Saturday, August 21, 2010

Creepy Pedro Reviews "Infest Wisely"

The best science fiction films show us the world as it may someday be: the boinking of "A Clockwork Orange," the tasty vittles of the "Soylent Green," the drab and dusty coattails and derbies of "Michael Palin's Brazil."

This new film, "Infest Wisely," presents the most frightening future of all, where an influence has caused appalling actors mumble improvised lines in a world that not even the writer has explored. This future will be captured on film by a cameraperson who does not understand the verb "to film" and it will be edited with the only tool available in the future: The Lazybones Splicer with Snooze Attachment, 2050.

In the future, I imagine, this film will be shown to colonists on Jupiter when all the other films have been stolen by displaced Jovian natives, and the colonists will admit that even considering their immense hardships living inside titanium exoskeletons on a deadly gas planet they have yet to see something so awful as that. Perhaps, they hope, the next movie from Earth will star Terri Garr, and to forget their troubles they will write deceptively cheerful letters to their girlfriends in their private outerspace journals.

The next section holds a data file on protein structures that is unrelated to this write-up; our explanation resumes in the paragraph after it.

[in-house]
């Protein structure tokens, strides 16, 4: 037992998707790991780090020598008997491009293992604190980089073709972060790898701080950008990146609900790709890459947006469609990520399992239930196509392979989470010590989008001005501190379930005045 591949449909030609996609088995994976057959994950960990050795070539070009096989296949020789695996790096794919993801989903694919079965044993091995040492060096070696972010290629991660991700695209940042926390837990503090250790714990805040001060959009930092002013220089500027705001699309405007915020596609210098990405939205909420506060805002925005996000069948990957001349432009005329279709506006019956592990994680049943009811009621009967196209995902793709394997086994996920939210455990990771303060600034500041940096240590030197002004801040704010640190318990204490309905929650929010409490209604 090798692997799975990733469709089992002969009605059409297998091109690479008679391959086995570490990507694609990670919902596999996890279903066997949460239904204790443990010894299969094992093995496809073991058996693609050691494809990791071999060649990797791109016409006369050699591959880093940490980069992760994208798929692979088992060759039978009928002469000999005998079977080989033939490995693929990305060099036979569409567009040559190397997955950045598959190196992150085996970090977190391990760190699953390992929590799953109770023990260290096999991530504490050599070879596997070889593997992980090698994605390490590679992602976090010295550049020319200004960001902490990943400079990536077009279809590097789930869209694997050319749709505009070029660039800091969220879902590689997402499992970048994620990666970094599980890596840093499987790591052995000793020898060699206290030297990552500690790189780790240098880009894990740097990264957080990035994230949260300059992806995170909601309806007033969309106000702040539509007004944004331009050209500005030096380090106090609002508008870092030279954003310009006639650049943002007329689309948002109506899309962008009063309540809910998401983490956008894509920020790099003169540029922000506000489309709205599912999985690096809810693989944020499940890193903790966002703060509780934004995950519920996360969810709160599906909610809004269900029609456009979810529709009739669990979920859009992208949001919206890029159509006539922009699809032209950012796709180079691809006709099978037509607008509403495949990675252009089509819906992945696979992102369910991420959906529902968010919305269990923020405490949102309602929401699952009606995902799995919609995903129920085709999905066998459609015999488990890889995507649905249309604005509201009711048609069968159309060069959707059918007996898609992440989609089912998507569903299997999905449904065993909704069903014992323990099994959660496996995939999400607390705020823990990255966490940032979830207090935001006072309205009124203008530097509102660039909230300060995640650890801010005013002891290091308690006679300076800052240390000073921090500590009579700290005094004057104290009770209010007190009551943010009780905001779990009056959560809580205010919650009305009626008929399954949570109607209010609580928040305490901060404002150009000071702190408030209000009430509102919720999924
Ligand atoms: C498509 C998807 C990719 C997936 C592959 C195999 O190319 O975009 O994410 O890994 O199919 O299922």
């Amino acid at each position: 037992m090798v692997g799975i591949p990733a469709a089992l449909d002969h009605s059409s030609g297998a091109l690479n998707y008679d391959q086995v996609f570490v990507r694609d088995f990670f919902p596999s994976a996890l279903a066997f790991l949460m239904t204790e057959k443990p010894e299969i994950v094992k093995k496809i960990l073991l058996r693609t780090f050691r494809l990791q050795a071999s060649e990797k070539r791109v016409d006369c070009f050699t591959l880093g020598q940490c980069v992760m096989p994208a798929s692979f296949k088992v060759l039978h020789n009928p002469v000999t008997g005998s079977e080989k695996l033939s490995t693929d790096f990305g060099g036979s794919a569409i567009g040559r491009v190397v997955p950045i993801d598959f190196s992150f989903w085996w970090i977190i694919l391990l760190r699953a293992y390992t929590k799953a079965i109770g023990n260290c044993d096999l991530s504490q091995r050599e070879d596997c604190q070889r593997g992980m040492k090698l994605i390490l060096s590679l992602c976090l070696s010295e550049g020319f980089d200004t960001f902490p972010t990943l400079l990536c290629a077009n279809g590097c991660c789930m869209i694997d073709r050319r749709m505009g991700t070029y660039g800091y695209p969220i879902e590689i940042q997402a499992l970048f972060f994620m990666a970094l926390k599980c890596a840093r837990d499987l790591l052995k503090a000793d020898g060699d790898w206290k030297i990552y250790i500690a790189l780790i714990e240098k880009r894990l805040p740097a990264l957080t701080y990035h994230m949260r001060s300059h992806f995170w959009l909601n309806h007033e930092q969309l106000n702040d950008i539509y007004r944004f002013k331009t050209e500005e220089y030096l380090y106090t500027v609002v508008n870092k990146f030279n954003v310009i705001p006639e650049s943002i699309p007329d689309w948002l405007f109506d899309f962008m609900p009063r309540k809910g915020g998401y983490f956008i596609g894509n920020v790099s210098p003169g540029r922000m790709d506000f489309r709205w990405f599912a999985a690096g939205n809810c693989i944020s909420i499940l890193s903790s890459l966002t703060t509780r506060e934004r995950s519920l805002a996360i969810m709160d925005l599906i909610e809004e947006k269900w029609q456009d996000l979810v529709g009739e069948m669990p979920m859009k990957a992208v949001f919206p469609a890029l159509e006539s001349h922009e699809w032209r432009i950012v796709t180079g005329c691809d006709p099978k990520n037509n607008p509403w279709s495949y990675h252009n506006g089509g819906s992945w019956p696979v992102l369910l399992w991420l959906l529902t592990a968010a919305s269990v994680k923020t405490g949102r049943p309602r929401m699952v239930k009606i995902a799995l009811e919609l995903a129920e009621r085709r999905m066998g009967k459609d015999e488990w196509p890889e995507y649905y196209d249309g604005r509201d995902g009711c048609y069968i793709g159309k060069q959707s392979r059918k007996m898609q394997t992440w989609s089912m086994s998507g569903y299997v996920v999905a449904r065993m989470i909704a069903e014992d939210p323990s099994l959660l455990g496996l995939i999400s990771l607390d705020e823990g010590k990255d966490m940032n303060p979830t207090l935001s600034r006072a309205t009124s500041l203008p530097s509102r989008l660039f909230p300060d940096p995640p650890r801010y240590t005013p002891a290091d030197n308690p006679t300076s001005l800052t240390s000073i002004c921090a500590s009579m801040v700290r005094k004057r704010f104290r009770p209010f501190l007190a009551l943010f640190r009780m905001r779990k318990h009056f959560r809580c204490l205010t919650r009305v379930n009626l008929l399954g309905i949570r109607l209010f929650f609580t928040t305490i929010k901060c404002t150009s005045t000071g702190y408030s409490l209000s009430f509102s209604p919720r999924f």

Creepy Pedro Reviews "Dillinger is Dead"

Italy is the strangest movie I have ever seen.

Creepy Pedro Reviews "Austin Powers"

The rumours are true: Mike Meyers can do no wrong!

This is not because he hasn't tried. Before he starts working on any movie he wonders "How can I make this go wrong?" and then he says "I know, I'll make these jokes not funny! My jokes will require too long to happen!" But somehow when the camera is on him we laugh at his cute ways, and when he is ad libbing the libs he ads are funny, and the movie is another big hit no matter what Mike Meyers intended to do. Ka-ching! He buys another expensive thing for his enjoyment!

Like Eddie Murphy, maybe he thinks that if he plays all the parts in the movie he will have a greater influence to mess it up. This would be a good plan, except that when he finds himself in his makeup chair he is suddenly a different person, a cute ad-libbing character who does not want to do wrong. And the audience agrees with this performance! We laugh! Unlike the way we respond to Eddie Murphy!